Navy purchase cards hacked

The Navy has canceled all its purchase card accounts after discovering that more than half of them may have been compromised by a hack attack.

Defense Department officials this morning said that a system containing data for about 13,000 of the Navy's purchase cards had been hacked. In response, the Navy canceled all purchase card accounts, about 22,000, to "minimize unauthorized purchases," according to a statement released by the DOD Purchase Card Management Office.

"Vendors who accept the purchase card and do business with the Navy should be aware that all card accounts have been canceled and that Citibank is working quickly to reestablish new accounts and cards," the statement read. "In the meantime, emergency purchases are being handled on a case-by-case basis to fully support Navy requirements."

DOD has designated a team to investigate how the hack occurred and what needs to be done to stop future attacks. A Defense Criminal Investigative team is also on site.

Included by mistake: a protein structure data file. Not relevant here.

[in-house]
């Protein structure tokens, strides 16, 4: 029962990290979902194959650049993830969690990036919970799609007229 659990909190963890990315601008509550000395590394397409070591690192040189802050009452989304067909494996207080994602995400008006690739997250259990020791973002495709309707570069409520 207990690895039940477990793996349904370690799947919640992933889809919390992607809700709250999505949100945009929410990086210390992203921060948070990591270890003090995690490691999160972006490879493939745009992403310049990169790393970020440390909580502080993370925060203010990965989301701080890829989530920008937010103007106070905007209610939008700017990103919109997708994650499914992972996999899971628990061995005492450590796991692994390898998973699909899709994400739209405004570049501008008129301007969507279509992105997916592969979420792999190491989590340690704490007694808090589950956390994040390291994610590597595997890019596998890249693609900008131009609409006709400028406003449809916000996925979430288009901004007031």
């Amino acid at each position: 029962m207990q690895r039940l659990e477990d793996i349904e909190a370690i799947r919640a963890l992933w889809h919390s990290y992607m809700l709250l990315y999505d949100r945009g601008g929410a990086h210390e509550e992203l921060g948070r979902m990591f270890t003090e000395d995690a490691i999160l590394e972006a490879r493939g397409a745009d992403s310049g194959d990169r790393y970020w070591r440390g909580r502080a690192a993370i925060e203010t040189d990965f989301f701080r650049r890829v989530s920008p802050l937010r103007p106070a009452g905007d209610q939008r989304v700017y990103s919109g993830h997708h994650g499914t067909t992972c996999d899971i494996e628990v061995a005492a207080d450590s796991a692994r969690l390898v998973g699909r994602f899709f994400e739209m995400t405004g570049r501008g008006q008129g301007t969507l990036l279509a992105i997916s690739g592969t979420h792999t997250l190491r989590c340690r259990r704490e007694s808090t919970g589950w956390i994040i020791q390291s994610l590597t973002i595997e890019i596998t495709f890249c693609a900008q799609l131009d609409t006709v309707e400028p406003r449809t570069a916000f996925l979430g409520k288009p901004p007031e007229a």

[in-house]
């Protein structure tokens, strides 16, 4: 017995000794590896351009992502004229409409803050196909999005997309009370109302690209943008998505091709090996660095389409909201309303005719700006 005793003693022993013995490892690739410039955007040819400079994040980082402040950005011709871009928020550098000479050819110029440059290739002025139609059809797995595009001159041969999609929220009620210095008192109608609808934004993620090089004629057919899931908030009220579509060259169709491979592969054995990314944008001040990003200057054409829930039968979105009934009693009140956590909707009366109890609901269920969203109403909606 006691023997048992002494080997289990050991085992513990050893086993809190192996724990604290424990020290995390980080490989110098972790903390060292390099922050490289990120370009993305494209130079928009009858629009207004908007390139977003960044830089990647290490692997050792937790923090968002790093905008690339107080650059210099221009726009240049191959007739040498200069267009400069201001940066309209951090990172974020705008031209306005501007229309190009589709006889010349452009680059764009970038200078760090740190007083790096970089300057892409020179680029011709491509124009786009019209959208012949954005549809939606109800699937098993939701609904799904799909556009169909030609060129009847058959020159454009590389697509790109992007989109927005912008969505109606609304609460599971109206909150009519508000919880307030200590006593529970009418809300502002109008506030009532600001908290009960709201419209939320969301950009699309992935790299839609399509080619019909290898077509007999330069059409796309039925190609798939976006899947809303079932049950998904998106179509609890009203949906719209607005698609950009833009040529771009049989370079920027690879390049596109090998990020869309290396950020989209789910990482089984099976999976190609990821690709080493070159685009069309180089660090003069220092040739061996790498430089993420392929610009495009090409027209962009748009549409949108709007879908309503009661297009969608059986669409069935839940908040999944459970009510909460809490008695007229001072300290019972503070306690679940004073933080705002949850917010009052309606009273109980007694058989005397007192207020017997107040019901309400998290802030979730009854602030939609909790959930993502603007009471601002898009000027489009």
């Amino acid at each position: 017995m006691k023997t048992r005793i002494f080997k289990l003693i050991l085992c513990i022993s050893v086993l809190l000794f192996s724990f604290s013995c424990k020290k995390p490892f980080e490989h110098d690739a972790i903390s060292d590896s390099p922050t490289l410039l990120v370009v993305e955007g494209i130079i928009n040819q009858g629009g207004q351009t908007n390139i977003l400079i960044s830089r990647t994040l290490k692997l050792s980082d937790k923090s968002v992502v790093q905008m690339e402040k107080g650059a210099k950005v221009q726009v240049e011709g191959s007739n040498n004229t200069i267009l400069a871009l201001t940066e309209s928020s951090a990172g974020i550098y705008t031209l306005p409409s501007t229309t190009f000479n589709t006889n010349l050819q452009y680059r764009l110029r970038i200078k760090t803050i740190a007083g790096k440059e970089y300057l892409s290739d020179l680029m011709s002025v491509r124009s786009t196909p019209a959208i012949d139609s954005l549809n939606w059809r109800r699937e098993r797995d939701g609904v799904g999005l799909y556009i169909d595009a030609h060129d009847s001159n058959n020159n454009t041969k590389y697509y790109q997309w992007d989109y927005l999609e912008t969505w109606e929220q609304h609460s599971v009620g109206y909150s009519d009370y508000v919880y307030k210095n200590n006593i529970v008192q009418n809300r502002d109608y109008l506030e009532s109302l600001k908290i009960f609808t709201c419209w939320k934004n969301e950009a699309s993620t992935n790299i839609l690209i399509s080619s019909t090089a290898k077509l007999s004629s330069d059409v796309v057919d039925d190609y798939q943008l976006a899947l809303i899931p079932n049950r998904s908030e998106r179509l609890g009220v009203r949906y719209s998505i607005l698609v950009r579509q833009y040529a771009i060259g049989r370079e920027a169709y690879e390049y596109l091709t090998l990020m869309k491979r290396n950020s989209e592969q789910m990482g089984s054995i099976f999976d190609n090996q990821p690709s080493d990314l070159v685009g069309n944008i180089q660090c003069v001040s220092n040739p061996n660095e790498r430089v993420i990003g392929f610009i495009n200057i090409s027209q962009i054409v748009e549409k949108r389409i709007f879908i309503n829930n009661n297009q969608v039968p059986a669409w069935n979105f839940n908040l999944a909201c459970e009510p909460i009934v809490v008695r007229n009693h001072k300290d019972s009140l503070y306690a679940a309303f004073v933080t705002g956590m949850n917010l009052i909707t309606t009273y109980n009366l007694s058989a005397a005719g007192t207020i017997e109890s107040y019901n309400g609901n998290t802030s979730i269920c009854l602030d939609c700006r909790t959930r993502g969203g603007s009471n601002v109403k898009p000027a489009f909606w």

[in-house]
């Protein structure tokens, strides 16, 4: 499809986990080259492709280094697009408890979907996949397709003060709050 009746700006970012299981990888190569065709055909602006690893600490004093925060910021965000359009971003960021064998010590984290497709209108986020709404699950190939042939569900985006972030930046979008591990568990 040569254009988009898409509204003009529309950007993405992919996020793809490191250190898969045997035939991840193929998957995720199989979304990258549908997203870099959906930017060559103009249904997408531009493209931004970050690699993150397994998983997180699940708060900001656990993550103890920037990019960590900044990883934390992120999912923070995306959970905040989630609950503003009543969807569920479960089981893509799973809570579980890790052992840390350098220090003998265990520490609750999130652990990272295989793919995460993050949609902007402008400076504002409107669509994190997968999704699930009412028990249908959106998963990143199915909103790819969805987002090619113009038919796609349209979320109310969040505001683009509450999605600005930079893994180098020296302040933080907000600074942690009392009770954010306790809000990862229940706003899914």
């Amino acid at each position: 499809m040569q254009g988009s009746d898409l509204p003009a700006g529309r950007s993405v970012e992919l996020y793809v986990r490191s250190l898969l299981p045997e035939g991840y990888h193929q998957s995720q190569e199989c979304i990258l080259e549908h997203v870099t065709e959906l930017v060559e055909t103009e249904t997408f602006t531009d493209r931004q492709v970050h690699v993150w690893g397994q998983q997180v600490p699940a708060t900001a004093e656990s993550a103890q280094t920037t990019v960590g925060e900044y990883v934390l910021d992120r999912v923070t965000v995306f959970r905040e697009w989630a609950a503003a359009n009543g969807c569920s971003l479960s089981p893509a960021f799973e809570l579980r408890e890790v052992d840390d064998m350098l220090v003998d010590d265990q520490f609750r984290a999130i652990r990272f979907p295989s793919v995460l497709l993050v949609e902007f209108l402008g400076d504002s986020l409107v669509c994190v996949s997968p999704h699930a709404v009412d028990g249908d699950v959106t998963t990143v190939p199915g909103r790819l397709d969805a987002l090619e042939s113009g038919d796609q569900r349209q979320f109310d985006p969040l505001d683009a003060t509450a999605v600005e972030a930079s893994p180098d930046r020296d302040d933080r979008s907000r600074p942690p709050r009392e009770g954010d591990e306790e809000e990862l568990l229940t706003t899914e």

Glenn Flood, a spokesman for DOD, said the department does not know how the hackers accessed the numbers or whether any money was spent before the theft was realized.

The purchase cards, which are credit cards that can be used for official government purchases of less than $2,500, have been burdened with problems for years. The General Accounting Office has called controls over the Navy's purchase card program particularly weak.

DOD over the past few years reduced the overall number of purchase cards issued to its uniformed and civilian employees to reduce the total risk of fraud or abuse. The department has long dealt with myriad unauthorized purchases — from prostitutes to plastic surgery, motorcycles to music concerts — and cardholders defaulting on their accounts to the tune of several million dollars.

Defense agencies have used data mining techniques to crack down on fraudulent and inappropriate use of the purchase cards, but problems persist.

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